Strange set of settings changed after system crash

  • I had a couple unrelated (to Vivaldi) system crashes, and for the first time Vivaldi flipped some of its settings in the process (it was open at the time). I can't figure out though why it chose these (they're spread out all over Settings), or why it happened at all, really, since this is hardly the first time the system has crashed:

    Download location
    Smooth scrolling
    Notify about updates
    Save Browsing History (duration)
    Lazy Load Restored Tabs

    There are probably a couple more, but those are the ones that I noticed. MANY more (most) settings were not changed, which is what's puzzling (though good).

    Also changed were a couple settings that the underlying Chromium keeps, like Site Settings (the list of sites that were set for "clear on exit" for cookies) and tab notification permissions (which sites are allowed to show notifications).



  • An "open" application uses data/files located in RAM to perform its operations in a timely way, but it also accesses files on the drive, opening and moving them back and forth between RAM and drive as needed to preserve changes made by the program. Often, when a system crashes, there is sudden loss of coordination of what is going on... data can be lost totally or partially from RAM, drive files that were open and in process of being edited may be abruptly closed and possibly corrupted, data being copied from one file to another may be perturbed, etc. In some cases, a drive file may be totally corrupted and rendered unusable; in other cases, data bytes may be incompletely altered, but not totally destroyed; in still other cases, a file needed to index other files can be corrupted and everything indexed by it made inaccessible or be incorrectly indexed; and so on.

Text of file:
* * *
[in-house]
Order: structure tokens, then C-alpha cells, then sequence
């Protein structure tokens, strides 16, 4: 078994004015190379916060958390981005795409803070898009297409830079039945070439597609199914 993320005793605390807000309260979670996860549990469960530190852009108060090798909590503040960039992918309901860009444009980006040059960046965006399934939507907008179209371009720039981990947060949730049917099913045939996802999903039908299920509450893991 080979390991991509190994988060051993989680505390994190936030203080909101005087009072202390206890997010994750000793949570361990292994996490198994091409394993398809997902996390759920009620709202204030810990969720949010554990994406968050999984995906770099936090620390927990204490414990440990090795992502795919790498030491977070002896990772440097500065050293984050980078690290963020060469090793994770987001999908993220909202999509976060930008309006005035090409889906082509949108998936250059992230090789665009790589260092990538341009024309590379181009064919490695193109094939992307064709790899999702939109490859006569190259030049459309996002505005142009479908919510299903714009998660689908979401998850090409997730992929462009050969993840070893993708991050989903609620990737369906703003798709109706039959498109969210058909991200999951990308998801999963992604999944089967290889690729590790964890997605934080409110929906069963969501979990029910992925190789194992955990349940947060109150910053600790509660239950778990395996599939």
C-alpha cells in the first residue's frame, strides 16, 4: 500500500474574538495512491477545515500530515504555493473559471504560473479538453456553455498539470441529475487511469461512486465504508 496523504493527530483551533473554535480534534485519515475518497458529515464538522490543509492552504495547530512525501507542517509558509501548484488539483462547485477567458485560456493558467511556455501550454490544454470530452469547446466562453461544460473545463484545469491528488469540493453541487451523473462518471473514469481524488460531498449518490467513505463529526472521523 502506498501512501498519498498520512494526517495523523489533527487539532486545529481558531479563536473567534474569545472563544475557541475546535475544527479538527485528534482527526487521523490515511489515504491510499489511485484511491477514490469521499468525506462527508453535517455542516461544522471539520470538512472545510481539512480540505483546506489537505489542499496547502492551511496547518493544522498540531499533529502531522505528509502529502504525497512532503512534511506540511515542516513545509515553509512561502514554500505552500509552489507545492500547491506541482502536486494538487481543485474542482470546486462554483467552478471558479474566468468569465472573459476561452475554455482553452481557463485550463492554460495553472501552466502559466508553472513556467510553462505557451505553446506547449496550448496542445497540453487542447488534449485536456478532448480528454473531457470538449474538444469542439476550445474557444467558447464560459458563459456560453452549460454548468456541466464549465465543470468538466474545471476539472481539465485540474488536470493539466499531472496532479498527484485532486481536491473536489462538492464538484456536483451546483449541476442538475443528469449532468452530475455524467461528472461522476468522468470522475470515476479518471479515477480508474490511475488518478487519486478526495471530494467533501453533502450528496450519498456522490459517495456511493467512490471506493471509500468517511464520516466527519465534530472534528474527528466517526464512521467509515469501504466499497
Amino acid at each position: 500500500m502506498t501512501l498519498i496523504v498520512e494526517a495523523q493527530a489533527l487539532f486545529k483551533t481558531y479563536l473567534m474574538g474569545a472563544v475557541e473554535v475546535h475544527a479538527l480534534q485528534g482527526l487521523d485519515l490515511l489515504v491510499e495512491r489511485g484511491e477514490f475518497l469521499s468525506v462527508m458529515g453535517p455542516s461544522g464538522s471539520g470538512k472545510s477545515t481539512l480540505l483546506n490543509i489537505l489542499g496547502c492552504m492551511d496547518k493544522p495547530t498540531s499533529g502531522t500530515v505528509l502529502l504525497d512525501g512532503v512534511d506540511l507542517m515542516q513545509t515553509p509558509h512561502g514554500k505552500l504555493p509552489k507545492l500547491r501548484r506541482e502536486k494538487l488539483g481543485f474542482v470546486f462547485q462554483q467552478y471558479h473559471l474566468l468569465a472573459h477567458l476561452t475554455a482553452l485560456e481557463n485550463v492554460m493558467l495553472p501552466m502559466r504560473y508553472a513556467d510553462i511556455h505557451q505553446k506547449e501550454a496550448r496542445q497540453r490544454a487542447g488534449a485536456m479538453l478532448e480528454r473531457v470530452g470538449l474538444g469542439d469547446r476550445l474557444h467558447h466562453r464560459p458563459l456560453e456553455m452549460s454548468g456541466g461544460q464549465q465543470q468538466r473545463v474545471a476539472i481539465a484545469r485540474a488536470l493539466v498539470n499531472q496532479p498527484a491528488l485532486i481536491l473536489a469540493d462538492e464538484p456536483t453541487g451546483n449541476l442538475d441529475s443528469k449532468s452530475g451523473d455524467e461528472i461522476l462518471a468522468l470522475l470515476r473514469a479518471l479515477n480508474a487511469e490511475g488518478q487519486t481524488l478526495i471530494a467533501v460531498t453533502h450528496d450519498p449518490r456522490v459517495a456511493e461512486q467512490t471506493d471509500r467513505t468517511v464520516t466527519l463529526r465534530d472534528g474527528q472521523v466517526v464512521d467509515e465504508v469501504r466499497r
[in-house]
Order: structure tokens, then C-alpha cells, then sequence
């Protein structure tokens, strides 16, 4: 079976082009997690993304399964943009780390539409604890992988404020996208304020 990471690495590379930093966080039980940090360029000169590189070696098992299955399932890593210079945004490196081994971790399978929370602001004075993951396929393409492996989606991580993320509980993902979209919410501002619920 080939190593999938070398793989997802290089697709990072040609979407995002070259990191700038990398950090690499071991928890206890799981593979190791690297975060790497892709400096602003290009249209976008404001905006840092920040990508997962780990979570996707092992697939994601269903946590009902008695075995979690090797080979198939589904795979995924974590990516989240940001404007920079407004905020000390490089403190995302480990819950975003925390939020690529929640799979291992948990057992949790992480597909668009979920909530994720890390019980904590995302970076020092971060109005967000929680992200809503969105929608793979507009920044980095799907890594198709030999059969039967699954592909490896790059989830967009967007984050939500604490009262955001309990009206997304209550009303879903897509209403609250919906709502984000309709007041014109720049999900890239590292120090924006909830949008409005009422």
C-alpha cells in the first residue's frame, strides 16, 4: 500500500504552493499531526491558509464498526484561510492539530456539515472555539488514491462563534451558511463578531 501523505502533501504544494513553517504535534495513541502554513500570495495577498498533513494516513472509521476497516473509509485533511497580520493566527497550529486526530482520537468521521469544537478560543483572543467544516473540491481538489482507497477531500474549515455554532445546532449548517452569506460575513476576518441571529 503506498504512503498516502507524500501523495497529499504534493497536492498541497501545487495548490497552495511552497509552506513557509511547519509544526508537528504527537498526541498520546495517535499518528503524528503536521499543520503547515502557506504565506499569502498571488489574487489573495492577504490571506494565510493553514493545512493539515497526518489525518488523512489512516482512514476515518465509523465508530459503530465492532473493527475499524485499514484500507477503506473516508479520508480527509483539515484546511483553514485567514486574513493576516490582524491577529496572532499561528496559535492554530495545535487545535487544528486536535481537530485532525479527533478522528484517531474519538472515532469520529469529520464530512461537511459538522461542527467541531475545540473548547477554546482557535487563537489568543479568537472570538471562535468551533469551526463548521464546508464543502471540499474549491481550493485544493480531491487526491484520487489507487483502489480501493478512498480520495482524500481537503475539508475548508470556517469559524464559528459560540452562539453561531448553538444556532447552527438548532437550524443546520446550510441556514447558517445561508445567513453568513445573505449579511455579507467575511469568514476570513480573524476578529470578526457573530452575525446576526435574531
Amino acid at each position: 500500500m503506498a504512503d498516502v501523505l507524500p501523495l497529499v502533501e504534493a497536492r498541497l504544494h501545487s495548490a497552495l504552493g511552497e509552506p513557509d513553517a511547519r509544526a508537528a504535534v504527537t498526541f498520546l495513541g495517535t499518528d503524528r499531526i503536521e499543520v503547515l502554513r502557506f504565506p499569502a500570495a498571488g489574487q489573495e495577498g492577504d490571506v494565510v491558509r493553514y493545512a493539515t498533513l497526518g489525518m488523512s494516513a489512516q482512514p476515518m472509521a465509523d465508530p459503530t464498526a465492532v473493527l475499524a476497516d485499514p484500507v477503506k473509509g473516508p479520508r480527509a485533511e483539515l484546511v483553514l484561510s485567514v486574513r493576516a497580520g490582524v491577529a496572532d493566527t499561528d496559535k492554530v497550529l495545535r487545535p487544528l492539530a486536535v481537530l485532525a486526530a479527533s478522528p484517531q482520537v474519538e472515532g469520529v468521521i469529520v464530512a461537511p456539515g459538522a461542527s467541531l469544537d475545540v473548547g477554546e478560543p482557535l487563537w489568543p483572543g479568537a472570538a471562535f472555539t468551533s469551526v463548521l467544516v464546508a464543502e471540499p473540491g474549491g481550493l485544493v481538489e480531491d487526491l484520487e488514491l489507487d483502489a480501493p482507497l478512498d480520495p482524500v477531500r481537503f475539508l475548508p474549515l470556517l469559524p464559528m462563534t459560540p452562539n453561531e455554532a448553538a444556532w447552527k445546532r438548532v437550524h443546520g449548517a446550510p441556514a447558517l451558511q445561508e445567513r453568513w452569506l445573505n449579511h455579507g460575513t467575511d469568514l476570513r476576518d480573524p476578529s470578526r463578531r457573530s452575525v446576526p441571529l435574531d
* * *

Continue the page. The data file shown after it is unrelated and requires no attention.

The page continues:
What happens during and after a crash is ultimately unpredictable, though designers of hardware and software attempt to make consequences of such failures appear as gracefully as possible. A great deal depends on just what was occurring at the instant when the crash occurred, and the nature of the crash itself, in terms of what the crash details permitted the software to preserve/recover as things collapsed around it.

  • Yes, that it's unpredictable makes sense. It's fortunate that it's not generally a problem in such crashes.

    In this case, the database in "Local App Settings" must have been caught out at just the wrong time, somehow affecting some settings that not only weren't in the process of being changed but hadn't been changed in ages.

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